Pre-owned and saltwater-sailed Cal 2-27’s often come with corroded booms, which can snap at the point where the stainless steel collar of the vang is riveted to the aluminum. Seal replaces them with the stock extrusion but puts a reinforcement tube and a pad eye inside before he cuts the slots for vang and outhaul. Estimated cost for a completely rigged boom is about $900.

The hull is solidly laminated in fiberglass with bulkheads that are bonded to hull and deck. The hull-deck joint is glued with a mix of resin and glass. Often this area requires resealing to stop annoying leaks. Finding the correct backing plates for deck hardware can be a potential problem but most owners have found a solution with custom made parts.

The interior offers lots of wood, four generously sized berths and a compact gallery that is integrated with the steps of the companionway, while the top-loading icebox is in the port corner of the galley counter. The original alcohol stove, termed a nuisance, spawned creative ideas for a replacement. On Alliance a gimballed single-burner camping stove is installed on top of the companionway which, though inconvenient to traffic between deck and cabin, keeps cooking odors out.

The most important upgrades for the performance-minded Cal sailor are additional jib tracks, a set of modern winches on the cabin top and purchasing a chute. "The headsail drives the boat, especially in light air when we use a 155-percent jib," Shinoff said. "It needs to be sheeted on the toerail and improves performance, but it is demanding on the crew." The 120-percent class jib is sheeted on the cabintop in light air, and switched to the original track on the side deck when the breeze is up. In this case the sheets run between the upper and lower shroud. Originally, the Cal 2-27 didn't fly a chute, even though many owners upgraded for PHRF racing (198 rating), class racing still eschews colored nylon. Mylar and 3-DL are strictly outlawed; however, full-battened mainsails are permitted for racing.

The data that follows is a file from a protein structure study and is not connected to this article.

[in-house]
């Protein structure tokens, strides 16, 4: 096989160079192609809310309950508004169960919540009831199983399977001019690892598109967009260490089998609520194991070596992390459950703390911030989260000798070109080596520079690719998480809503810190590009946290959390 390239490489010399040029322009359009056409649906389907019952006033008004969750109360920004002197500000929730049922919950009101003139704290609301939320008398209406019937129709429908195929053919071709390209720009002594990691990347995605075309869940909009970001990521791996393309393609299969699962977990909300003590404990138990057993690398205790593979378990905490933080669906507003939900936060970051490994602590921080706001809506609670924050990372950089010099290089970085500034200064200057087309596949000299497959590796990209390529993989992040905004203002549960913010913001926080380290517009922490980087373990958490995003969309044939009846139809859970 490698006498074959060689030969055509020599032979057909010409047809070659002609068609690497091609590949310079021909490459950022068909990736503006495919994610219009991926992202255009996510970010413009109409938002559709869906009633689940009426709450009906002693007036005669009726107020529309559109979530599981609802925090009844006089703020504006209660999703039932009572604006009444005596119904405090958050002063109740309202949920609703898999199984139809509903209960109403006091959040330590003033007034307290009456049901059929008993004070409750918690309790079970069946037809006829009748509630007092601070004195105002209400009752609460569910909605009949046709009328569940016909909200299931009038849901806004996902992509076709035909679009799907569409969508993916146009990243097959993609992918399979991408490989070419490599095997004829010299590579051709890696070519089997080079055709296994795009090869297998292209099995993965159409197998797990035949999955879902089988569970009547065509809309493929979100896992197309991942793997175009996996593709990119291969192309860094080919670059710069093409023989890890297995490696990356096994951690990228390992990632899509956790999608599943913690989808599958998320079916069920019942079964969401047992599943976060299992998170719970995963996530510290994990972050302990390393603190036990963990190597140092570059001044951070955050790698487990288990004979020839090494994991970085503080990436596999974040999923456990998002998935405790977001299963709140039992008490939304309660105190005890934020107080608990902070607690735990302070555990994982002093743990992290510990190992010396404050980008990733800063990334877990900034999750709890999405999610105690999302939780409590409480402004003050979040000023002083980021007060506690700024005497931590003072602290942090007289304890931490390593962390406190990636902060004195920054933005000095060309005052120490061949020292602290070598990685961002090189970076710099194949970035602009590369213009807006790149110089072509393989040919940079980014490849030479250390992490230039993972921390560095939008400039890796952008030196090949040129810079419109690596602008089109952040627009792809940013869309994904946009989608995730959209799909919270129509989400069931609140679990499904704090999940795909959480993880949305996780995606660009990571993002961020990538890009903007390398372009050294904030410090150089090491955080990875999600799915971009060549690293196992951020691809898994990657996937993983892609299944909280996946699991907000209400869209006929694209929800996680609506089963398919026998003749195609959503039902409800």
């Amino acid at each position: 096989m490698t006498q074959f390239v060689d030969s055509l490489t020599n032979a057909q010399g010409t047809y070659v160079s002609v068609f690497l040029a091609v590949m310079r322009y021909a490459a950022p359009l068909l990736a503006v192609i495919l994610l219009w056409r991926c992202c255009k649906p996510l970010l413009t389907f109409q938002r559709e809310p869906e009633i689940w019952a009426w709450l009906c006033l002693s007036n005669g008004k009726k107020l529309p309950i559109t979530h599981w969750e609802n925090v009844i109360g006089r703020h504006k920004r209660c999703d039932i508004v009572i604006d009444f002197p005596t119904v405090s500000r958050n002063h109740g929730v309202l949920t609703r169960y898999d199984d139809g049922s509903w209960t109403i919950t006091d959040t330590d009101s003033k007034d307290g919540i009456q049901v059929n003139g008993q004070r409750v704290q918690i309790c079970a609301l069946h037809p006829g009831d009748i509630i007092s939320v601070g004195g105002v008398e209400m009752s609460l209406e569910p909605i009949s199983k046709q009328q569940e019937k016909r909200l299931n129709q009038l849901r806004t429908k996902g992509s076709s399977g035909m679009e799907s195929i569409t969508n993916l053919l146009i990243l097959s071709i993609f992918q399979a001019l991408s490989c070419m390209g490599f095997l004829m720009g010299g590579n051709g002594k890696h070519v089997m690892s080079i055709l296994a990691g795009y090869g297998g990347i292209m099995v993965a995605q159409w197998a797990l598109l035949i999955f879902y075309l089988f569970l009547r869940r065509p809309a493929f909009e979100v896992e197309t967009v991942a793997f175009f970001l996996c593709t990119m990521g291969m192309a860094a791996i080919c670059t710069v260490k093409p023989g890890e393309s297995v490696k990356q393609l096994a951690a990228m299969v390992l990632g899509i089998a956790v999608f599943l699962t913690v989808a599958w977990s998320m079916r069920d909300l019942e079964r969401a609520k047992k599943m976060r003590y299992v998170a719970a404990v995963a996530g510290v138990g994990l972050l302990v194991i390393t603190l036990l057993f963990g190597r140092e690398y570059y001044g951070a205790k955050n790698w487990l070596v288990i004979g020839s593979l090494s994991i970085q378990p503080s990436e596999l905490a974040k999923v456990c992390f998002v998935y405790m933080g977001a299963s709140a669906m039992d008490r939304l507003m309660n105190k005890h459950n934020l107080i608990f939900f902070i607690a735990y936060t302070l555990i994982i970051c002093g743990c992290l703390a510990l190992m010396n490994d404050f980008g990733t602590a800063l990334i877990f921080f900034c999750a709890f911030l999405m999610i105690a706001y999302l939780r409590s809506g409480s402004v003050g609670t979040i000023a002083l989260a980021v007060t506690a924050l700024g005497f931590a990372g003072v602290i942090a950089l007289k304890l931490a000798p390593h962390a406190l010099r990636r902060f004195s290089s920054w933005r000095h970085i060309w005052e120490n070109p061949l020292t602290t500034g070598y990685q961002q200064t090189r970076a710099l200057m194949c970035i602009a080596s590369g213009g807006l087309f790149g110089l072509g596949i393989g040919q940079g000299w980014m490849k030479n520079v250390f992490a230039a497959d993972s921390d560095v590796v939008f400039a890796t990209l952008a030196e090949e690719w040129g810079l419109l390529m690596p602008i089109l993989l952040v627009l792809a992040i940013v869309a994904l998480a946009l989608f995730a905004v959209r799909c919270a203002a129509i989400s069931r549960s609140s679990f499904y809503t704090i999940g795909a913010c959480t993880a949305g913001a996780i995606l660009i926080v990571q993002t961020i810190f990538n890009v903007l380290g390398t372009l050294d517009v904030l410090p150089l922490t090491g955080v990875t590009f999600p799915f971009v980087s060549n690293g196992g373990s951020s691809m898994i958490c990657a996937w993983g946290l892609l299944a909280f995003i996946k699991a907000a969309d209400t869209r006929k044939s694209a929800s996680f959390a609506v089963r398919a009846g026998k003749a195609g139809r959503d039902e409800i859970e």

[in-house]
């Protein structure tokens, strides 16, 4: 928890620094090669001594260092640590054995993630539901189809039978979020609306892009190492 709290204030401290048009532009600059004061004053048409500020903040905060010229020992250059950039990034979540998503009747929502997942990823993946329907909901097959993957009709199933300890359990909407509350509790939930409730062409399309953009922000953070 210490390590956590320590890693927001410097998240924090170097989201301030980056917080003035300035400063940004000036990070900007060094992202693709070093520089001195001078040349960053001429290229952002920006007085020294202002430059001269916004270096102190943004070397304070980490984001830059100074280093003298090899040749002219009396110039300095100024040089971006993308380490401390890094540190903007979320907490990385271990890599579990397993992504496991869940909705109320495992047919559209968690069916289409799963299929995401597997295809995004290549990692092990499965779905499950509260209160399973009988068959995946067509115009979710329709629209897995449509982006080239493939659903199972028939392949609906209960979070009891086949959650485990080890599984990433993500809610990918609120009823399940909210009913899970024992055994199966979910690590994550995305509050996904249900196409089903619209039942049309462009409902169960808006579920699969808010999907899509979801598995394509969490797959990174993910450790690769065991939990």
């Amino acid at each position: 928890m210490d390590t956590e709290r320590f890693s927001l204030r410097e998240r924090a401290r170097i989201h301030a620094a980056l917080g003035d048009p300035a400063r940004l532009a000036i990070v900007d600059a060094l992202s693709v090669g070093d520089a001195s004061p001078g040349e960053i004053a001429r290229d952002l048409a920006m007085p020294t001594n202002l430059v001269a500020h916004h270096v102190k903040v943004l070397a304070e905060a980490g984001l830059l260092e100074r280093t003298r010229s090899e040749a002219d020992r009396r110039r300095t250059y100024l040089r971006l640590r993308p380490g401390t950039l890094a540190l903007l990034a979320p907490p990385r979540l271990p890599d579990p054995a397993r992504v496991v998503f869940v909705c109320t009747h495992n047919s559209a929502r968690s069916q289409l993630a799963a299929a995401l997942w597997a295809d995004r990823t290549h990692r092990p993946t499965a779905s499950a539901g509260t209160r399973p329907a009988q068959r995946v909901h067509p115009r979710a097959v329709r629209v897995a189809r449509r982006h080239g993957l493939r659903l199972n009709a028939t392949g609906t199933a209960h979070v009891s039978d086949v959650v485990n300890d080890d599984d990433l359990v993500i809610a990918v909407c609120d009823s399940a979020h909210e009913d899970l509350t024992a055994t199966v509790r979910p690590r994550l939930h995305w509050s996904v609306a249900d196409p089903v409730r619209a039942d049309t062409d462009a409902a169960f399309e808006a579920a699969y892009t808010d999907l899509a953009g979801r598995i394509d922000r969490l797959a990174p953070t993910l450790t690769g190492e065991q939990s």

The Cal 2-27 came with either the Atomic Four or, later on, a one cylinder Farymann diesel. Either way, the engine will eventually need a major overhaul.

Bottom line
The Cal 2-27 is a reliable day or weekend cruiser that is raced in class or PHRF handicap events. Best suited for winds in the low to mid-teens, the Cal 2-27 won’t dazzle with record speeds but offers enjoyable cruising with the comfort of the good old days. She prefers flat water but will put up with ocean swells too. The boat has a unique charm; its weaknesses can be corrected with reasonable financial effort. Sailors with some do-it-yourself skills can purchase a boat in decent shape for less than $15,000 and restore it to Bristol condition. So what is a little sweat-equity compared to 50 grand for a new design that barely offers enough creature comfort for a dog.

Dieter Loibner, Sailing’s West Coast editor, has a doctorate in journalism. Born in Austria, Loibner now resides in Oakland, California, where he is an avid small and large boat sailor.

Cal 2-27 parts supplier:
Seal's Spars & Rigging, Alameda, California, Steve Seal (510) 521-7730

Sailmaker: Pineapple Sails (510) 444-4321

Miscellaneous deck hardware: Defender (800) 628-8225

LOA: 26'7"
LWL: 22'1"
Beam: 9'3"
Draft: 4'3"
Displacement: 6,700 pounds
Ballast: 3,100 pounds
Sail Area: 374 sq. ft.


Project List
1. Replace rigging shrouds
2. Check spreaders
3. Reinforce boom section
4. Replace stainless maststep plate
5. Reseal hull-deck joint
6. Install additional jib tracks, if racing
7. Install winches, if racing
8. Have sails made


Cost Summary
Boat (1976 model) $12,000
Rigging stays (6): $720
Maststep plate: $90
Boom reinforcement: $30
New main and jib: $2,258
(5.5-ounce, Dacron, 120% jib

Total: $15,098